¶ 21 We are not the first division to reach this conclusion using the canon of ejusdem generis. Daniels v. City of Commerce City, 988 P.2d 648 (Colo.App.1999), also addressed the general term in the first sentence. The division held that
“[m]aintained because of the employer-employee relationship” is a general phrase following a list of specific types of personal information. “If general words follow the enumeration of particular classes of things, the rule of ejusdem generis provides that the general words will be construed as applicable only to things of the same general nature as the enumerated things.” Thus, we construe the phrase at issue to mean that the information must be of the same general nature as an employee's home address and telephone number or personal financial information. The information at issue does not meet that criterion; it is not the type of personal, demographic information listed in the statute.
Id. at 651 (quoting Bd. of Cty. Comm'rs v. Martin, 856 P.2d 62, 66 (Colo.App.1993)).
¶ 22 We are obviously persuaded by Daniels ' holding, so we will follow it.
¶ 23 Turning to the records in this case, we must therefore decide whether they are of the “same general nature” – personal demographic information – as the teacher's home address, telephone number, or financial information. We conclude that the records in this case are not of the same general nature because a teacher's absence is directly related to the teacher's job as a public employee. The fact of a teacher's absence from the workplace is neither personal nor demographic; it is conspicuous to coworkers, to students, and to parents. The basic reason given for the absence – the teacher is sick – is often equally conspicuous.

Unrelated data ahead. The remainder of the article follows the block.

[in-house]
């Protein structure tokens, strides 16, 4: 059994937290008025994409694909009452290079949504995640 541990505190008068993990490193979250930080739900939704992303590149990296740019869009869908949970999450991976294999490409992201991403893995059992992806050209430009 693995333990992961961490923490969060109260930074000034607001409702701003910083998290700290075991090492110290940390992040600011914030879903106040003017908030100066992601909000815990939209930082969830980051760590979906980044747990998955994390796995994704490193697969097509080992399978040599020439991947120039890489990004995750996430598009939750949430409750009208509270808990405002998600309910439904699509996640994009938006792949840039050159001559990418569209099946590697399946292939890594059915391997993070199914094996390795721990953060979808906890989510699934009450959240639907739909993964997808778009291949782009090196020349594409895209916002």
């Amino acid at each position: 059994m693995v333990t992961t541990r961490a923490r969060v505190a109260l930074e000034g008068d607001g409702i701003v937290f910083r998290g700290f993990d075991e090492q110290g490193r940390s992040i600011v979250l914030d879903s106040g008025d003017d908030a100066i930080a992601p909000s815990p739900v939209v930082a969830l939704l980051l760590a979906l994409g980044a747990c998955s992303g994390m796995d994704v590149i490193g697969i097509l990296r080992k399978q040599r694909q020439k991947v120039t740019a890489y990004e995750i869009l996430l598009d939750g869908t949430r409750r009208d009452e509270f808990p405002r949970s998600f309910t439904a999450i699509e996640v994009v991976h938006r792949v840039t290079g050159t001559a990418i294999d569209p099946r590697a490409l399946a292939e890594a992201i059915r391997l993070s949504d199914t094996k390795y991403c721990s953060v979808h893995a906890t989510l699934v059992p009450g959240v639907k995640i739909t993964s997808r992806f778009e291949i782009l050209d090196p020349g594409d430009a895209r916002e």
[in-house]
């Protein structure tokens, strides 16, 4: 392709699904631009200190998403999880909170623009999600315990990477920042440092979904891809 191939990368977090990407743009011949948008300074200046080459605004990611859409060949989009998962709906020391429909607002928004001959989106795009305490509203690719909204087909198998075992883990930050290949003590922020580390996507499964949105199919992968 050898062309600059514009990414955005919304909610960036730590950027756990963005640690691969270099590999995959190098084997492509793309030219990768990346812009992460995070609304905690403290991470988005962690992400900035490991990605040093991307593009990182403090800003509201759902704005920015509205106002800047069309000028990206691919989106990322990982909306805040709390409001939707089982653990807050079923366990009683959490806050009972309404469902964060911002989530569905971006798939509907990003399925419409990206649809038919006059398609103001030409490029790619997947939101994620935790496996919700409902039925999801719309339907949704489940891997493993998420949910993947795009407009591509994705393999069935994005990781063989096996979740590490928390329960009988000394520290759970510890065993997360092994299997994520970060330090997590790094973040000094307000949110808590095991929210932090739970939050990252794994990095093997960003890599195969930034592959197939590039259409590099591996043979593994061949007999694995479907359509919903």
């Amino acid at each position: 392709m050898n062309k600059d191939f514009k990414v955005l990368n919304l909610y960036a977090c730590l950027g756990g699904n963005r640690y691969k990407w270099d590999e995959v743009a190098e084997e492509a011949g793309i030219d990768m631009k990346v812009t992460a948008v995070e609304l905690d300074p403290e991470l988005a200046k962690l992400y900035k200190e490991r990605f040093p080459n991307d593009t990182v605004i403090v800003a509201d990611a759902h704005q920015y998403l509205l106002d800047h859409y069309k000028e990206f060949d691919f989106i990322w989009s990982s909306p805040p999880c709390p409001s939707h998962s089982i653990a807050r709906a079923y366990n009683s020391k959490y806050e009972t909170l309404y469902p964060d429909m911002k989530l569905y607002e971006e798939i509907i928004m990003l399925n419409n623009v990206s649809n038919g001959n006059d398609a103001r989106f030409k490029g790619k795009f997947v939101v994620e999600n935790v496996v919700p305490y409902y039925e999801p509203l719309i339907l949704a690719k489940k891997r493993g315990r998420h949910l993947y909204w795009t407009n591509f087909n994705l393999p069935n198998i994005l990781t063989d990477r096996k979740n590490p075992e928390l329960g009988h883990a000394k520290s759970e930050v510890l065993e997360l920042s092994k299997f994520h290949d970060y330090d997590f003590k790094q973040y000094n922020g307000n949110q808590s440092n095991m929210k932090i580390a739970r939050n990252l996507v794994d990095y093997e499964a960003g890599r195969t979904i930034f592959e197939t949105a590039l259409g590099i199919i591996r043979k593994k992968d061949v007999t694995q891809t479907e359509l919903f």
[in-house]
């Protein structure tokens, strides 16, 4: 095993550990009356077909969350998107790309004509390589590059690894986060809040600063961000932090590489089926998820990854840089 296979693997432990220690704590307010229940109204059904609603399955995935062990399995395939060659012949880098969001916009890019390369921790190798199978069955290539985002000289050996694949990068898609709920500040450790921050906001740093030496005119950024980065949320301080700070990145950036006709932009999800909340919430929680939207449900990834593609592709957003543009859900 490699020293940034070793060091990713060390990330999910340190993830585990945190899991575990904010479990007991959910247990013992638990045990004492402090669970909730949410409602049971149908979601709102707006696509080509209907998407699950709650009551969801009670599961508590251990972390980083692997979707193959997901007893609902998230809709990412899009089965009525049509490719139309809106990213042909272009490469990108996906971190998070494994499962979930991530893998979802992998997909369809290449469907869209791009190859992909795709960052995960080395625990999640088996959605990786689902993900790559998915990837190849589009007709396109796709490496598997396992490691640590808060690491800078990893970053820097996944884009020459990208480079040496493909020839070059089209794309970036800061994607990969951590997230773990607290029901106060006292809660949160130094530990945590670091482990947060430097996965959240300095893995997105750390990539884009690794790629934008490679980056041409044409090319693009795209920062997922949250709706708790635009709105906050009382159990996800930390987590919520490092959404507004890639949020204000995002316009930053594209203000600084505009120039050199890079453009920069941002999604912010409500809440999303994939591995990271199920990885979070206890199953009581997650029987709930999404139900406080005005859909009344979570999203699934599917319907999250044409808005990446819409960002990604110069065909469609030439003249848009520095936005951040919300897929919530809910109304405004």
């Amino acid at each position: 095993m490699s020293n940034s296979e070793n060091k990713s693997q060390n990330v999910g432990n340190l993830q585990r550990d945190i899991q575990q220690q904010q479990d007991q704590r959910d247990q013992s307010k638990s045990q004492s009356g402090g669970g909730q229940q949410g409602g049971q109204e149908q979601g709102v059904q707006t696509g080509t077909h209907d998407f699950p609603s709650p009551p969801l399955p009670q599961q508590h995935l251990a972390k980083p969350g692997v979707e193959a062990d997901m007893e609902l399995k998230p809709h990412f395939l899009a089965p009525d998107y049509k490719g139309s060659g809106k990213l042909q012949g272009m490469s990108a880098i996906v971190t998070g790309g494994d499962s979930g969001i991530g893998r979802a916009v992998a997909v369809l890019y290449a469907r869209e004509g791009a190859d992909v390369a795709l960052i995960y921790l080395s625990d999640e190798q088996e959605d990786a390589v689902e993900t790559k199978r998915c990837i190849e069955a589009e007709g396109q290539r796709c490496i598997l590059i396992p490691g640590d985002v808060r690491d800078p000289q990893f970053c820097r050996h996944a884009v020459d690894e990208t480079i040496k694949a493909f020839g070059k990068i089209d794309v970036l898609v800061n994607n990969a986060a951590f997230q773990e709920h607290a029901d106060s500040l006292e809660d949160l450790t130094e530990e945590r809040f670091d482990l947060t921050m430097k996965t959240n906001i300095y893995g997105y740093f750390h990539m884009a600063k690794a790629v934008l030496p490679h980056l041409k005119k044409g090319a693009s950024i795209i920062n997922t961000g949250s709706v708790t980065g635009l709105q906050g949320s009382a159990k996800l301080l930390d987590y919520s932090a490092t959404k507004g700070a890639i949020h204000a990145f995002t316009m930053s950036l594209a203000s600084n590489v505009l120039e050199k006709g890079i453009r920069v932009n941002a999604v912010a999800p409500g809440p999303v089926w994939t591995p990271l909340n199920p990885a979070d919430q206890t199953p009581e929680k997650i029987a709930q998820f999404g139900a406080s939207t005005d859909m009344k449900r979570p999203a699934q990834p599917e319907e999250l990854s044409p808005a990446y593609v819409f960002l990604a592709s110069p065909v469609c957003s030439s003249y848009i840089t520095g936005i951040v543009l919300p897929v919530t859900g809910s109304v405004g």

¶ 24 (We have also looked to law in other jurisdictions for guidance. The language of statutes in other states is often significantly different from the language of CORA. But our research indicates that other jurisdictions have uniformly reached the same conclusion that we do in this case: sick leave records that do not otherwise contain information that should be kept confidential, such as descriptions of specific medical conditions, are not protected from disclosure. See, e.g., Dobronski v. FCC, 17 F.3d 275, 279 (9th Cir.1994)(the Freedom of Information Act required the disclosure of sick leave records); Clymer v. City of Cedar Rapids, 601 N.W.2d 42, 48 (Iowa 1999)(statute did not bar the disclosure of sick leave records).)
¶ 25 As mentioned, we recognize the strong general rule that public records should be disclosed. See Int'l Bhd. of Elec. Workers Local 68, 880 P.2d at 165. We also recognize that, in light of this strong rule, we must construe any exceptions to it narrowly. See City of Westminster, 930 P.2d at 592. So we further conclude that
• the records in this case are not included in the first sentence of subsection (4.5);
• because they do not fall within the first sentence, they are not part of the teachers' personnel files that a records' custodian must keep confidential under section 24–72–204(3)(a)(II); and,
• because there is no specific exemption that bars their disclosure, CORA requires the school district and the custodian to release the records to the resident, see Denver Pub. Co., 812 P.2d at 683.
¶ 26 These conclusions mean to us that we do not have to interpret the scope of subsection (4.5)'s second sentence, which lists specific items that are not included in personnel files. But the teachers' union's contention and the school district's response to it incorporate the second sentence into a two-pronged analysis. The teachers' union asserts that the first sentence exempts the records from disclosure and that the second sentence does not apply to the records because they do not specifically describe “any compensation ․ paid to employees.” In other words, the records do not pertain to benefits because they do not list a teacher's accrued benefits or memorialize that the teacher received compensation.
¶ 27 The school district and the custodian reply that, even if the first sentence presumptively exempts the records from disclosure, the second sentence firmly rebuts this presumption because the records pertain to benefits, and the second sentence requires that such records be disclosed by stating that they do not belong in personnel files.